The chaos, of course, was only in our heads. Each member of the forest community has its own personality and highly specialized way of life, from the slimy banana slug at our feet to the topmost twig lighting for its share of the sun. Man, who changes what he touches, had touched nothing here. As we set out, avoiding the roots and mudholes, along the narrow trail that was the only sign of man’s presence, we felt strange yet somehow at home. It was a foreign country, but not a hostile one. The language was different, but an occasional word was familiar. Soon we learned to recognize the four great conifers: Douglas fir, Sitka spruce, western red cedar, western hemlock.

The Douglas fir, dominant tree of the whole Northwest, stood out with its scarcely tapering, branch-free trunk and deeply furrowed bark, suggesting what the “King’s pines" of New England, marked with the broad arrow for man-of-war masts, must have looked like to our forebears. Individually, the Sitka spruces were still more imposing, with their massive buttressed bases and huge unfurrowed boles. Found only on the coastal strip, north to Alaska, they reach their greatest size here on the Olympic Peninsula. Later that morning we saw the world’s largest, over sixteen feet in diameter. The canoe or western red cedars were even easier to recognize, with their stringy bark, downswept limbs, and trunks like clustered cathedral columns. These are the source of the Indians’ dugouts and their totem poles. The ranger station we had just left was shingled with them, weathered a soft gray, and that evening, when we built fires of wet wood, we blessed their kindling qualities. Most familiar to us was the hemlock, whose shadetolerant seedlings crowded each rotting log, at one spot making a fabulous tree-grown bridge where the parent trunk had fallen across a gorge.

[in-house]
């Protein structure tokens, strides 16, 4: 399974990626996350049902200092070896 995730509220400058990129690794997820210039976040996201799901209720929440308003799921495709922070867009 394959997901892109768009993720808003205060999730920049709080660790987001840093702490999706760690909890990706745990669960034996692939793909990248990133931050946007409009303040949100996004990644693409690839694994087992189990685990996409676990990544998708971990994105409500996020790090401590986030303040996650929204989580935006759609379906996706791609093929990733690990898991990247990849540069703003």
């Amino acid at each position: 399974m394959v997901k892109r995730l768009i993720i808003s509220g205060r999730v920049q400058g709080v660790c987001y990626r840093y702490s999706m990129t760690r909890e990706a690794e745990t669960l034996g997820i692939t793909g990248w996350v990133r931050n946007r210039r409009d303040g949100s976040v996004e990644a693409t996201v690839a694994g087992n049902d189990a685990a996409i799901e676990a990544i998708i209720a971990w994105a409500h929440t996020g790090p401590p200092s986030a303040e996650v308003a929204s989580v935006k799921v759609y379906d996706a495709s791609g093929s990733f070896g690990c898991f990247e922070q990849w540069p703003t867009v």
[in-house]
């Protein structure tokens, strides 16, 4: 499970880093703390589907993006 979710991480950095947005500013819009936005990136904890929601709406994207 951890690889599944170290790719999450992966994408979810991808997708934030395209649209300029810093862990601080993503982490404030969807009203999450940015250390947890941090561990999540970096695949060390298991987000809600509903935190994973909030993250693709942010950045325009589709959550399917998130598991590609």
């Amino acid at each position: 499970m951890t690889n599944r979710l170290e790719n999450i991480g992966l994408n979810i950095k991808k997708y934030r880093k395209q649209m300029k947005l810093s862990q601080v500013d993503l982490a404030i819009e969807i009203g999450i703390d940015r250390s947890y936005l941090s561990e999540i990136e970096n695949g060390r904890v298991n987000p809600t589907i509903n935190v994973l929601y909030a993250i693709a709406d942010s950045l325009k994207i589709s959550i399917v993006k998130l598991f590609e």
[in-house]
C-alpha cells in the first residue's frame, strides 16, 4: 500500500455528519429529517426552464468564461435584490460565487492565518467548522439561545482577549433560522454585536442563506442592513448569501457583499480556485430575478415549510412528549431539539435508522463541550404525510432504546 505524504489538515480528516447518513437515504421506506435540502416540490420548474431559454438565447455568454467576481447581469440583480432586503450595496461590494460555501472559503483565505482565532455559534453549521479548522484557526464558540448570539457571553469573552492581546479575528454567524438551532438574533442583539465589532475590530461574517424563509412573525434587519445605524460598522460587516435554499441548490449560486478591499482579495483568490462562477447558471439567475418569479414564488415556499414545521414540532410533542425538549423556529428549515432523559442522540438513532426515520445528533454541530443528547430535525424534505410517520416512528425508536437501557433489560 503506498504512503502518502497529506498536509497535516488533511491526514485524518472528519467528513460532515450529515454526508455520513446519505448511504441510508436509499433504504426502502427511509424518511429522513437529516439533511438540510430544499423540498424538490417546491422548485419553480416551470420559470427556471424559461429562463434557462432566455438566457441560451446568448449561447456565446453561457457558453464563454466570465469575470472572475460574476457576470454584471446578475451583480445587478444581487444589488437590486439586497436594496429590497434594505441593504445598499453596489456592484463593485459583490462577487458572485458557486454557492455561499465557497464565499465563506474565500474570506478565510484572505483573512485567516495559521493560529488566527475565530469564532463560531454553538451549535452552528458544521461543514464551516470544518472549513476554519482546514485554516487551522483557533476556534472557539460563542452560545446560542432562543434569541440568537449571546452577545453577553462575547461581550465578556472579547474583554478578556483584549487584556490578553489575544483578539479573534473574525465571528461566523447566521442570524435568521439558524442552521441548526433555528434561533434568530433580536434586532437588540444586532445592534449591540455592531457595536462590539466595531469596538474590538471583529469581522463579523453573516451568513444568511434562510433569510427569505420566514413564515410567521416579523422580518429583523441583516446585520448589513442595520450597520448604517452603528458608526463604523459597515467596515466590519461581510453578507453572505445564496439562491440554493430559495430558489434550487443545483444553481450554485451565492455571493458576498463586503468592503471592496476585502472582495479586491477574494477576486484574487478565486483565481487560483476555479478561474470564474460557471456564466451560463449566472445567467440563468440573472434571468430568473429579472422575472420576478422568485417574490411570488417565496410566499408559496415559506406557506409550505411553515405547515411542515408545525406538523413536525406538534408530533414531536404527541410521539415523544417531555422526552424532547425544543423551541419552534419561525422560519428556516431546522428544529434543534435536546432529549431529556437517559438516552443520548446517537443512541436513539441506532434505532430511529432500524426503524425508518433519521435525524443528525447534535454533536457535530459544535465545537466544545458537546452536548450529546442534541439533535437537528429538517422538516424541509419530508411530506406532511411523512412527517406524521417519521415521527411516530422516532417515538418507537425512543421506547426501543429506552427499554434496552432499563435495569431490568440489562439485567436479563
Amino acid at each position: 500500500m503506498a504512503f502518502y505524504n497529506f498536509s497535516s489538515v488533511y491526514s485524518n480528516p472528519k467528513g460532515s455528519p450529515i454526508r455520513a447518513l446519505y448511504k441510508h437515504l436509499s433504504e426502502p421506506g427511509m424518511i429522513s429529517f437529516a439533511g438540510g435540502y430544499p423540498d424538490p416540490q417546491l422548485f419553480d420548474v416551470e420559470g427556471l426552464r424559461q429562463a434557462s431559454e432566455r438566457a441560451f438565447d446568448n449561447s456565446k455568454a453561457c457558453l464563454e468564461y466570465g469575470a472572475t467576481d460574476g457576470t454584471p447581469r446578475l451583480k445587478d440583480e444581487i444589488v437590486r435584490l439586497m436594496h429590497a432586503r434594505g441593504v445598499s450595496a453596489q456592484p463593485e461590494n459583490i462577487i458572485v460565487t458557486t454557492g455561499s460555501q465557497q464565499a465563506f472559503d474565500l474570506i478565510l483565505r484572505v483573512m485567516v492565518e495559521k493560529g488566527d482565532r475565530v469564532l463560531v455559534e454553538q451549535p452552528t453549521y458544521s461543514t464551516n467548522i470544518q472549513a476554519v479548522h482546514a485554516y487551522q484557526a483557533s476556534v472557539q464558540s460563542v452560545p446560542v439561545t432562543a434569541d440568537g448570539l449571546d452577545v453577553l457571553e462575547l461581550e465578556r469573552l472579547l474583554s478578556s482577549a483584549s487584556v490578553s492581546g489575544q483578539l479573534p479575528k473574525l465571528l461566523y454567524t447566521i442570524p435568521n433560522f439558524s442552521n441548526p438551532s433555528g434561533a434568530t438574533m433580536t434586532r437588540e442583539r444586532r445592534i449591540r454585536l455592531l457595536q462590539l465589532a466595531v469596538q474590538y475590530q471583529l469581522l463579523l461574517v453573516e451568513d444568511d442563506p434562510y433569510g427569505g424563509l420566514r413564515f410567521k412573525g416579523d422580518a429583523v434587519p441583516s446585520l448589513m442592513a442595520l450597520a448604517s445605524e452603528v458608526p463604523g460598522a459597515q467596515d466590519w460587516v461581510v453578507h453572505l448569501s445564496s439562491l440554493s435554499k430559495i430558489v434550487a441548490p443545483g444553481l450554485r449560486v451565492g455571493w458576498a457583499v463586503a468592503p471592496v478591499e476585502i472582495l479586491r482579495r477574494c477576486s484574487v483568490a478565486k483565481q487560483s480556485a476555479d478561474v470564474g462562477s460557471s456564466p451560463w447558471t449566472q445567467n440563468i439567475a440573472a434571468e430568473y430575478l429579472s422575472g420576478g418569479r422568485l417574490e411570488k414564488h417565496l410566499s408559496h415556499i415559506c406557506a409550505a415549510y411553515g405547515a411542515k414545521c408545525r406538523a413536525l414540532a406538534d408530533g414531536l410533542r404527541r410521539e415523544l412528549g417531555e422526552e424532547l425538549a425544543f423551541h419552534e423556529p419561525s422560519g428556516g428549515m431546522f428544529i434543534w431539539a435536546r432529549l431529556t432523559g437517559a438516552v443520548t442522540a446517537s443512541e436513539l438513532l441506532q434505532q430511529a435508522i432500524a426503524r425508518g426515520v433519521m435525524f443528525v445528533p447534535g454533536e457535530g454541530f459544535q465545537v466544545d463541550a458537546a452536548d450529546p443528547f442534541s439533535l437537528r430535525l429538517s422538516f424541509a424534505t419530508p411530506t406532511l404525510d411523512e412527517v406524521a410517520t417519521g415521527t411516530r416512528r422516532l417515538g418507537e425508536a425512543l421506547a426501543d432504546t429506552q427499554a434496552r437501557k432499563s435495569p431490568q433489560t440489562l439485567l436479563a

Below the big trees was a tangled understory, broadleaf maple above and vine maple beneath, the latter arching in every direction and rerooting where a branch strikes the ground. Below them in turn grew the sharp-pointed sword ferns and the deer ferns with their antler-like fertile fronds, the sweet-smelling vanillaleaf and the clover-like oxalis. And everywhere, of course, the mosses and lichens and fungi that thrive on rotten wood and make the whole cycle possible.